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Malaysian firms confident of ability to manage AI

According to a recent report, a survey found that Malaysian firms are highly optimistic about their ability to adapt to Artificial Intelligence (AI) by 2035.

The New Economy Forum survey by a leading America financial, software, data, and media company covered 100 Malaysia-based business professionals. It found that 76 per cent of the respondents in the country agree or strongly agree that lifelong learning will be able to mitigate the threat that AI poses to manual jobs.

This is significantly higher than the global average of 64 per cent and slightly above the average of 70 per cent across the ASEAN region, the information and technology group said in a statement.

Conducted in April, the global survey gathered the views of 2,000 business professionals across 20 emerging and developed markets on what the future (specifically, 2035) will likely hold. This involved discovering their level of agreement or disagreement to a range of predictions about the world in 2035.

The survey also found that 61 per cent of Malaysians agree or strongly agree that by 2035, China and India would have surpassed the United States as the world’s centres of tech innovation.

It was noted that this is higher than the global average of 54 per cent. A substantial percentage — 49 per cent — of respondents in developed markets, including US respondents, agree or strongly agree that the two most-populous countries will eclipse the US in technology.

Malaysian firms rapidly adopting tech

A recent report by OpenGov Asia noted that another study conducted by a global leader in enterprise technology for finance and human resources found that Malaysian companies are leading in the Asia Pacific in terms of quantifying the return from their digital transformation initiatives.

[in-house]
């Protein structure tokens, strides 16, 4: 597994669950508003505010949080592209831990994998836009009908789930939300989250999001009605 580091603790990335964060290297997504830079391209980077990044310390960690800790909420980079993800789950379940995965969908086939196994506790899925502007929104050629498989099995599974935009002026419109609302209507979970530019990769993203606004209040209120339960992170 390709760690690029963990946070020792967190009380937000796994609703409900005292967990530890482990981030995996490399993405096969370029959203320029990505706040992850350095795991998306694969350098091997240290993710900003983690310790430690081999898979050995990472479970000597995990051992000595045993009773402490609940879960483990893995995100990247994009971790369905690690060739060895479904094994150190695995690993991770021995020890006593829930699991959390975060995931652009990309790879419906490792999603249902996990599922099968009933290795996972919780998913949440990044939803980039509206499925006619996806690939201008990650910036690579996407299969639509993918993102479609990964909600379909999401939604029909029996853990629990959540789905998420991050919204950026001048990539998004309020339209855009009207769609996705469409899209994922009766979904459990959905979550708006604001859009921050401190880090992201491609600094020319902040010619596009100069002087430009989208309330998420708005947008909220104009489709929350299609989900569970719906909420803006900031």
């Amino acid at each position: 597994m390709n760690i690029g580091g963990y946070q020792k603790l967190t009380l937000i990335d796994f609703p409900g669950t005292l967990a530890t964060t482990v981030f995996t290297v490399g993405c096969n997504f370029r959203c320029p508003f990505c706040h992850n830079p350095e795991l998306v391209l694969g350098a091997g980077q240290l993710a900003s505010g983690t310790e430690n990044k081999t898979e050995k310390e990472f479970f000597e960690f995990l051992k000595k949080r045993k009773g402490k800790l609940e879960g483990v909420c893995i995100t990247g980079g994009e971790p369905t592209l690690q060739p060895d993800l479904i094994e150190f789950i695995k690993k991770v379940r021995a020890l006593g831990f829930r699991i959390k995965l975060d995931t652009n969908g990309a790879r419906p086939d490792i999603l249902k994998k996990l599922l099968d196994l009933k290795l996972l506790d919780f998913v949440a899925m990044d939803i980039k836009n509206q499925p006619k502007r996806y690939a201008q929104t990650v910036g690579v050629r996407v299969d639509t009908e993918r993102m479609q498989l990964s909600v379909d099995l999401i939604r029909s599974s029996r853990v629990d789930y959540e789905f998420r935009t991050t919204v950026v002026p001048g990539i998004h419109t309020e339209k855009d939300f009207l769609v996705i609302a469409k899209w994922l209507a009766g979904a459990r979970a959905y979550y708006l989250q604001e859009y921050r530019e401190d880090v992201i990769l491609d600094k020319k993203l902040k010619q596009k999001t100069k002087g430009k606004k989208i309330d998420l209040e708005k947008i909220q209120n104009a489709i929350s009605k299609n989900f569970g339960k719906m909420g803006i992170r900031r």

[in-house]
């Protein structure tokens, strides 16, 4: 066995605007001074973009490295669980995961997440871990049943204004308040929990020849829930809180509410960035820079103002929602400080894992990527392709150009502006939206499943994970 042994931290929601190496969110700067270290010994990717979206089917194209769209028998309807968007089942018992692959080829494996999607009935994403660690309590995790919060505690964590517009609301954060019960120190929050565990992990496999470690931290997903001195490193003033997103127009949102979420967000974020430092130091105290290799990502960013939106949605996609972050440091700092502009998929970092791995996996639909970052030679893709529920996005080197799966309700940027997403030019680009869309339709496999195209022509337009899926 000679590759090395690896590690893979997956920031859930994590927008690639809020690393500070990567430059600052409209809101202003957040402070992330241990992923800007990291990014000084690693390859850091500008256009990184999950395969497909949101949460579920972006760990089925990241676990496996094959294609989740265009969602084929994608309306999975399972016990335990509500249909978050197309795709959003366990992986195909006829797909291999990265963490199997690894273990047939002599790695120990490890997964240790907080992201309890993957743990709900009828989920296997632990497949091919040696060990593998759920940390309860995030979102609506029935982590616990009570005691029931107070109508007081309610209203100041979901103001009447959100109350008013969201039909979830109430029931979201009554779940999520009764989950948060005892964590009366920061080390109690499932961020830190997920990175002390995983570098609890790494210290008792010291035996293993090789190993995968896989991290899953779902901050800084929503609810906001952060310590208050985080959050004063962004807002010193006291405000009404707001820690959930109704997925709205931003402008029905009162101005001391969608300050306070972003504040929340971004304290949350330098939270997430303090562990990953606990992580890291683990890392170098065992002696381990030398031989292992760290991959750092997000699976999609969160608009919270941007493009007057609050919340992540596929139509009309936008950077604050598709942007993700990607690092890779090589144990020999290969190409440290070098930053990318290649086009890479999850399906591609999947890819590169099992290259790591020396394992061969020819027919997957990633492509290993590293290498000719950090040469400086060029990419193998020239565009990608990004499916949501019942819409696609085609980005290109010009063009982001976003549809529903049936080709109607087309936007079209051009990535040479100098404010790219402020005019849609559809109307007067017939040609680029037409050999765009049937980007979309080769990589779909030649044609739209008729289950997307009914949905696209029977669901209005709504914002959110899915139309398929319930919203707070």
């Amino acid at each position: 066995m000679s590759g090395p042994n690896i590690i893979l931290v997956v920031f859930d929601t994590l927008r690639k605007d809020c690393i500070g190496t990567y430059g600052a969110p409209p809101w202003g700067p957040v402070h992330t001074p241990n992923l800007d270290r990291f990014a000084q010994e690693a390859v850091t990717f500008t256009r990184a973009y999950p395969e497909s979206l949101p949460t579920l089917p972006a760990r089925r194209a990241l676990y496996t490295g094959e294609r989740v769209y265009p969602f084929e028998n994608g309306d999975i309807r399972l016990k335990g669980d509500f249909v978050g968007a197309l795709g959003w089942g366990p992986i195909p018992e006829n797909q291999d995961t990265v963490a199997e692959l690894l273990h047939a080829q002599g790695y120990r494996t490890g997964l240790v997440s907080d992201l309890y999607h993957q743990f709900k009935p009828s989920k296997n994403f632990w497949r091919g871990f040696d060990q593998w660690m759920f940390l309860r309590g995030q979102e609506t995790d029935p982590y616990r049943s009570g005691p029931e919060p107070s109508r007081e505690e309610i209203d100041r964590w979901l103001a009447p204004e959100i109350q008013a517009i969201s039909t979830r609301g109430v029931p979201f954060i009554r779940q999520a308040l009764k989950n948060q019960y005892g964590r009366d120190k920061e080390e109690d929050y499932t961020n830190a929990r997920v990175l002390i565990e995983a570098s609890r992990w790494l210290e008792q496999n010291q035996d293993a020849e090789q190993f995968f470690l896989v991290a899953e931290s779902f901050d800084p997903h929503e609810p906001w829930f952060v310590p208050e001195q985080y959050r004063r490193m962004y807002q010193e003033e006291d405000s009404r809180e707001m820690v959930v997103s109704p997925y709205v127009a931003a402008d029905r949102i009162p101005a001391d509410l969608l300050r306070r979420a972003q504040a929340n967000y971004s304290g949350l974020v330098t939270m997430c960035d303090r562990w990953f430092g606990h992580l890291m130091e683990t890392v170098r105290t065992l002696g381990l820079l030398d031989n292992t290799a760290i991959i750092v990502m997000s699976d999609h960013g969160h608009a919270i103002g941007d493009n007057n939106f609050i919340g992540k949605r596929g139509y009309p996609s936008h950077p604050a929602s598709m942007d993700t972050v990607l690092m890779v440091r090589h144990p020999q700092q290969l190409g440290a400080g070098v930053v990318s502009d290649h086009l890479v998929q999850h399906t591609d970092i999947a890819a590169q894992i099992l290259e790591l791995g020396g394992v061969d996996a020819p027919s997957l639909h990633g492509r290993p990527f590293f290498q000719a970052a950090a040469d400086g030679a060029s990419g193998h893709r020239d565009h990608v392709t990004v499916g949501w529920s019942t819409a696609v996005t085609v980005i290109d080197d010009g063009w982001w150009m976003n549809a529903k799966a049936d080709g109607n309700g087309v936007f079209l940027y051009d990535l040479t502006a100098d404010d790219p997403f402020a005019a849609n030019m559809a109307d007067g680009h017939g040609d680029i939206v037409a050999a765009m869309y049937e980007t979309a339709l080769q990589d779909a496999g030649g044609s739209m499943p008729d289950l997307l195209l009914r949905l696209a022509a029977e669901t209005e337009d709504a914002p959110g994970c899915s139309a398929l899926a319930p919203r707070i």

The numbers show that 58% of C-Level executives are seeing measurable returns. Comparatively, only 47% of companies in Singapore and 34% in Japan have seen returns.

The study looked at the barriers to digital transformation from the perspectives of 1,000 C-level Executives and business leaders in Human Resources (HR), Finance and IT.

The findings came the Malaysian government has announced commitments to digitalisation this year and driving the Malaysian digital economy forwards. Malaysia’s digital economy is projected to contribute 21% of its GDP by 2022.

When looking at the key challenges to digital transformation, almost half (49%) of C-level executives in Malaysia see organisational silos as a key challenge – an environment where a company’s departments do not share operational information with one another.

Frustration with organisational silos was also felt by the other business leaders surveyed, with 73% of HR leaders and 54% of IT leaders in Malaysia highlighting this as a key barrier to transformation.

It was noted that as Malaysia’s digital economy rapidly expands, it is great to see that local companies are keeping pace and leading the region in their efforts to digitally transform. Despite this success, there still remains work to do to break down company silos to effect change at an enterprise level.

The key theme that comes through in this research is the lack of collaboration and integration among different functions across the region. Digital transformation is a team sport and requires strong support from the top and close collaboration among team members, from HR and Finance to IT and digital teams.

Key investment in the right technologies will help both increase employee and finance visibility and drive cross-departmental collaboration, accelerating digital transformation success.

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